Tuesday, November 24, 2015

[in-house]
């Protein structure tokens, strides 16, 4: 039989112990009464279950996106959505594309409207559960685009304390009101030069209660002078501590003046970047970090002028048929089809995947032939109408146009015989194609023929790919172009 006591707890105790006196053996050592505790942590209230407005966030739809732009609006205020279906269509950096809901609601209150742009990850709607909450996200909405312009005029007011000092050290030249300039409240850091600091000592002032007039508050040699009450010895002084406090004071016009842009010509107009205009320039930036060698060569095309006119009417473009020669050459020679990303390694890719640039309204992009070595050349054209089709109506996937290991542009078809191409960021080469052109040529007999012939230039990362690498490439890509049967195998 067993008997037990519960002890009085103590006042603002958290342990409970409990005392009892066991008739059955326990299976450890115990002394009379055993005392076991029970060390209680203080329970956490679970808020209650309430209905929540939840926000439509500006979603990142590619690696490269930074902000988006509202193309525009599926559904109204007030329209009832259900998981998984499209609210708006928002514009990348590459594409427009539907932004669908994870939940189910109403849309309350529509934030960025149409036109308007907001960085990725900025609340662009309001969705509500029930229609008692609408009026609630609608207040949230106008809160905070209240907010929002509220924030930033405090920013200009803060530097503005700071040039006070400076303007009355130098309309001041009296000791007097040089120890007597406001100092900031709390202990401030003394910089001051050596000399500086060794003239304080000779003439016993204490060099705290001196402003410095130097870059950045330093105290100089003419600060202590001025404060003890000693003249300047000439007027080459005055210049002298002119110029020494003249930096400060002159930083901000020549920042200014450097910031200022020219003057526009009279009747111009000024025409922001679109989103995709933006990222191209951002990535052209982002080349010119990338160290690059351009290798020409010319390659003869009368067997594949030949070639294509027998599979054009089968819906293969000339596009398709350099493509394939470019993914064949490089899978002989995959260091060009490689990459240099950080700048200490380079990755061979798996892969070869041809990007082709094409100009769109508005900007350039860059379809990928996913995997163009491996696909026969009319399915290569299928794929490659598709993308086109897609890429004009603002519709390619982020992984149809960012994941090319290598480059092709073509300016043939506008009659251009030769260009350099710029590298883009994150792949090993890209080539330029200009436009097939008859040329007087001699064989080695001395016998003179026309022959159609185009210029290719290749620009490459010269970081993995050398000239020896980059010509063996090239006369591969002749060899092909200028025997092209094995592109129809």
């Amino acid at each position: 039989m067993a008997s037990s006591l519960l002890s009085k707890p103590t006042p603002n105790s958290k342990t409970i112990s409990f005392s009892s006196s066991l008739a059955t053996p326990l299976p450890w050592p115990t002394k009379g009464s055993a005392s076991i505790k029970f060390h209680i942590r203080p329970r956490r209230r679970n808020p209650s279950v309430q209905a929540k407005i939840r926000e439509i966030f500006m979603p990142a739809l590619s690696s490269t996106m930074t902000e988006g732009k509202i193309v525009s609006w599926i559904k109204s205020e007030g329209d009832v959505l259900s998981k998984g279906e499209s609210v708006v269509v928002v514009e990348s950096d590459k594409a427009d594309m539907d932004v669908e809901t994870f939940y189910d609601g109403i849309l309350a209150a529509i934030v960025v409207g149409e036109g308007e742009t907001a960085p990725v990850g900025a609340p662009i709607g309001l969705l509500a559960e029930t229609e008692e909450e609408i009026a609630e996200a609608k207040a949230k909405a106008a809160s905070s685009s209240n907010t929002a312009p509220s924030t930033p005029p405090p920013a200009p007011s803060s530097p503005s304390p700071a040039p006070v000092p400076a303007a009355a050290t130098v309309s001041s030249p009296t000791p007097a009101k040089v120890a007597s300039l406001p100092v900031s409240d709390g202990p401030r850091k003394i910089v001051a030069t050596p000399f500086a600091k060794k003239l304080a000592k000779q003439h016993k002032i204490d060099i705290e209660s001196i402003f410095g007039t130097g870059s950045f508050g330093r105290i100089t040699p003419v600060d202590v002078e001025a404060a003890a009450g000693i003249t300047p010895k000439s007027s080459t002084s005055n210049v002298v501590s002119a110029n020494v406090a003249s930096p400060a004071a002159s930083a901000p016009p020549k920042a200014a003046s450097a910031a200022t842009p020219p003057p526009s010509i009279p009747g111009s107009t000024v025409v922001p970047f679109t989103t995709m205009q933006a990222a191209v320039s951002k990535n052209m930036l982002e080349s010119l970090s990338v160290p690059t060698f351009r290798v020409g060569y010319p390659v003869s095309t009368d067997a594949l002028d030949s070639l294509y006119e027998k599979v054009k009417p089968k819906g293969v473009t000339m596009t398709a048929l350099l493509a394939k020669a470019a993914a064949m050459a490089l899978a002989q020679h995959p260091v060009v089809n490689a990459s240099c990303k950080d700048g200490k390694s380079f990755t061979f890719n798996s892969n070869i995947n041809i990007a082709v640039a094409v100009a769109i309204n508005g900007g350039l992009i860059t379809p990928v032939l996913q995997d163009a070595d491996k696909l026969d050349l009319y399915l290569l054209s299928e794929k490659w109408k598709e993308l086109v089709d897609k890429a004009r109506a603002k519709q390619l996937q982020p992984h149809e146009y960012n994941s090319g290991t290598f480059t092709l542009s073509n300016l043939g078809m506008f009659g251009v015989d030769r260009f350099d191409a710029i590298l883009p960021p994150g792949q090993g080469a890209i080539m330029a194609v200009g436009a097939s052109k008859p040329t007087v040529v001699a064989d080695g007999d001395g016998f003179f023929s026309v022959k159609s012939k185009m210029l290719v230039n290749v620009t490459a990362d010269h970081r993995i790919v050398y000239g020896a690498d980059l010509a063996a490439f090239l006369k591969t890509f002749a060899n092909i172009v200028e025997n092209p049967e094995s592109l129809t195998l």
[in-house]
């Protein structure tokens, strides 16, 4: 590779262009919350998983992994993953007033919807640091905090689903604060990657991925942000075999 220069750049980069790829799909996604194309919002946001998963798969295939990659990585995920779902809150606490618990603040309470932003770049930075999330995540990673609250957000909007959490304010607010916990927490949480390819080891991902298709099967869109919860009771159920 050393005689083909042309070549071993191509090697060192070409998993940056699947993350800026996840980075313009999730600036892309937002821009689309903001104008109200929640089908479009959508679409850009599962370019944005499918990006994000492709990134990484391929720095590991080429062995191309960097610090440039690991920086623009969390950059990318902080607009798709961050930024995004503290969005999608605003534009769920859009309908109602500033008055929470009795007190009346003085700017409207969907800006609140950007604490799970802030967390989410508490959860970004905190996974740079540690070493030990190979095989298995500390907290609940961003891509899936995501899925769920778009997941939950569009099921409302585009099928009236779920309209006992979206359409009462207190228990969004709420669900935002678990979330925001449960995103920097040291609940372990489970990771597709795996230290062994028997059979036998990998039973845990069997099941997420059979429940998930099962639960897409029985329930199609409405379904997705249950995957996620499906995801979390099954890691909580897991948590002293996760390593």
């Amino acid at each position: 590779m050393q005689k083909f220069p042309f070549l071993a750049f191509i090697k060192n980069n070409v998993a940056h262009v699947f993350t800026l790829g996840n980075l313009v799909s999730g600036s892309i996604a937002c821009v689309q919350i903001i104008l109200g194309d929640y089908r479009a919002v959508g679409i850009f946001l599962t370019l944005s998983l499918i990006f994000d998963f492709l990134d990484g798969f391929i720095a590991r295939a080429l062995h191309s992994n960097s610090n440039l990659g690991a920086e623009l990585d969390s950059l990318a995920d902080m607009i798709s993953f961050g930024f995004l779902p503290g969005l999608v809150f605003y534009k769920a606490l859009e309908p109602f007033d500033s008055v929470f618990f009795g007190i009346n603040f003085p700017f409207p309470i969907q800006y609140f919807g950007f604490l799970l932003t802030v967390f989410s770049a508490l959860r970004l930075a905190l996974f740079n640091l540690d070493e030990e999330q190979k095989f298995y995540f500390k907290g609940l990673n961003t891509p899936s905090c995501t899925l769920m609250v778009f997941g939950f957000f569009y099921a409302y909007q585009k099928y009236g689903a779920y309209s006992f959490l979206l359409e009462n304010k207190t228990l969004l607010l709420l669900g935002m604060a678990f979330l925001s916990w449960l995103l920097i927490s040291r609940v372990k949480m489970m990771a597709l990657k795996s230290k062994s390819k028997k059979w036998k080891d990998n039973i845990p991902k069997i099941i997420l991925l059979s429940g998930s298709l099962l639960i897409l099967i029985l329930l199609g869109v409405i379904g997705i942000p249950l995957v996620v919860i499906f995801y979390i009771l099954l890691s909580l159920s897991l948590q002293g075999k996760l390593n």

Kahoʻolawe Kaho‘olawe is the smallest of the eight Main Hawaiian Islands, 11-miles long and 7-miles wide (approximately 28,800-acres,) rising to a height of 1,477-feet. It is seven miles southwest of Maui. Human habitation began as early as 1000 AD; it is known as a navigational and religious center, as well as the site of an adze quarry. Subsistence farmers and fishers formerly populated Kaho‘olawe. Interestingly, the entire island of Kaho‘olawe is part of an ahupua‘a from the Maui district of Honua‘ula. The island is divided into ʻili (smaller land units within ahupua‘a.) Located in the “rain shadow” of Maui’s Haleakala, a “cloud bridge” connected the island to the slopes of Haleakalā. It served as a penal colony, ranch and military bombing site.

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